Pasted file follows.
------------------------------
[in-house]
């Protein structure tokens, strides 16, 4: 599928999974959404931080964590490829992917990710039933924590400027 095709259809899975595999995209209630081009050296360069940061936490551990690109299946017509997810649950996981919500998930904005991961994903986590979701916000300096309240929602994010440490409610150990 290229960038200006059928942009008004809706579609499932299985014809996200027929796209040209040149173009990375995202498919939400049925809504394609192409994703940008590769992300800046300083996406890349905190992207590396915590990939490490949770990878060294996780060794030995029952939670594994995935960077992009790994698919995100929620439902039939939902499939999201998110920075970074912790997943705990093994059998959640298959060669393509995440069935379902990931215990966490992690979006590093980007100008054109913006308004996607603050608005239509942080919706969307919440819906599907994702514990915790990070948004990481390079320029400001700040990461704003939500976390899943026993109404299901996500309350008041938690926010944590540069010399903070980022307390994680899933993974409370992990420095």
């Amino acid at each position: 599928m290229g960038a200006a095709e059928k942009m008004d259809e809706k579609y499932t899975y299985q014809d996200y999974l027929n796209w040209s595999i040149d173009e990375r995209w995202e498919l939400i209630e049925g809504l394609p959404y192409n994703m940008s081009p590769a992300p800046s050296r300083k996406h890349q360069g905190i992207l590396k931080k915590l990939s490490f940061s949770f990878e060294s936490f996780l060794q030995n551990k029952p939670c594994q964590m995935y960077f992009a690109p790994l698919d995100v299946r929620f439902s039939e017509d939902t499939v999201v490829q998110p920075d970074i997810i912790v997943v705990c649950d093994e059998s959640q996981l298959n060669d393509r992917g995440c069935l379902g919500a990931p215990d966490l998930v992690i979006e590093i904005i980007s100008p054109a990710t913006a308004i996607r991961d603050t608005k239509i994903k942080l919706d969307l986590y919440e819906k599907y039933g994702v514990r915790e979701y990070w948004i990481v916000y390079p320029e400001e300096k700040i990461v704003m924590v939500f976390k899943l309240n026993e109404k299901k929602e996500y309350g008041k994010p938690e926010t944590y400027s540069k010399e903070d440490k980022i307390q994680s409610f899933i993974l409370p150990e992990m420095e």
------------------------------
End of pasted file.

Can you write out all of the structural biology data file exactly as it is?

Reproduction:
[in-house]
């Protein structure tokens, strides 16, 4: 599928999974959404931080964590490829992917990710039933924590400027 095709259809899975595999995209209630081009050296360069940061936490551990690109299946017509997810649950996981919500998930904005991961994903986590979701916000300096309240929602994010440490409610150990 290229960038200006059928942009008004809706579609499932299985014809996200027929796209040209040149173009990375995202498919939400049925809504394609192409994703940008590769992300800046300083996406890349905190992207590396915590990939490490949770990878060294996780060794030995029952939670594994995935960077992009790994698919995100929620439902039939939902499939999201998110920075970074912790997943705990093994059998959640298959060669393509995440069935379902990931215990966490992690979006590093980007100008054109913006308004996607603050608005239509942080919706969307919440819906599907994702514990915790990070948004990481390079320029400001700040990461704003939500976390899943026993109404299901996500309350008041938690926010944590540069010399903070980022307390994680899933993974409370992990420095």
């Amino acid at each position: 599928m290229g960038a200006a095709e059928k942009m008004d259809e809706k579609y499932t899975y299985q014809d996200y999974l027929n796209w040209s595999i040149d173009e990375r995209w995202e498919l939400i209630e049925g809504l394609p959404y192409n994703m940008s081009p590769a992300p800046s050296r300083k996406h890349q360069g905190i992207l590396k931080k915590l990939s490490f940061s949770f990878e060294s936490f996780l060794q030995n551990k029952p939670c594994q964590m995935y960077f992009a690109p790994l698919d995100v299946r929620f439902s039939e017509d939902t499939v999201v490829q998110p920075d970074i997810i912790v997943v705990c649950d093994e059998s959640q996981l298959n060669d393509r992917g995440c069935l379902g919500a990931p215990d966490l998930v992690i979006e590093i904005i980007s100008p054109a990710t913006a308004i996607r991961d603050t608005k239509i994903k942080l919706d969307l986590y919440e819906k599907y039933g994702v514990r915790e979701y990070w948004i990481v916000y390079p320029e400001e300096k700040i990461v704003m924590v939500f976390k899943l309240n026993e109404k299901k929602e996500y309350g008041k994010p938690e926010t944590y400027s540069k010399e903070d440490k980022i307390q994680s409610f899933i993974l409370p150990e992990m420095e």